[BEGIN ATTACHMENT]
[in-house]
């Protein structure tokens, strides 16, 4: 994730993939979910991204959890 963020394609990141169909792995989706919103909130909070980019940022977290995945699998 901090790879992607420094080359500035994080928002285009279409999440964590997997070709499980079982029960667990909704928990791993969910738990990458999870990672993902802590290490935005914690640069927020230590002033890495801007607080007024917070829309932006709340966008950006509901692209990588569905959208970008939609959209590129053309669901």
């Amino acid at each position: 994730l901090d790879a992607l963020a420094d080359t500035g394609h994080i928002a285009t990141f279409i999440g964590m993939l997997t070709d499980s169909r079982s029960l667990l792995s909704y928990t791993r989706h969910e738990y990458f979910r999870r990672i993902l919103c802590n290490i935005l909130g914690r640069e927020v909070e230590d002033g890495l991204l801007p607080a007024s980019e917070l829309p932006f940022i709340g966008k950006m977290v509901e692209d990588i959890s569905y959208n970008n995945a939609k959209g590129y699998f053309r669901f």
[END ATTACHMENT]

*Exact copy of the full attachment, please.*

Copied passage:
[in-house]
């Protein structure tokens, strides 16, 4: 994730993939979910991204959890 963020394609990141169909792995989706919103909130909070980019940022977290995945699998 901090790879992607420094080359500035994080928002285009279409999440964590997997070709499980079982029960667990909704928990791993969910738990990458999870990672993902802590290490935005914690640069927020230590002033890495801007607080007024917070829309932006709340966008950006509901692209990588569905959208970008939609959209590129053309669901």
């Amino acid at each position: 994730l901090d790879a992607l963020a420094d080359t500035g394609h994080i928002a285009t990141f279409i999440g964590m993939l997997t070709d499980s169909r079982s029960l667990l792995s909704y928990t791993r989706h969910e738990y990458f979910r999870r990672i993902l919103c802590n290490i935005l909130g914690r640069e927020v909070e230590d002033g890495l991204l801007p607080a007024s980019e917070l829309p932006f940022i709340g966008k950006m977290v509901e692209d990588i959890s569905y959208n970008n995945a939609k959209g590129y699998f053309r669901f």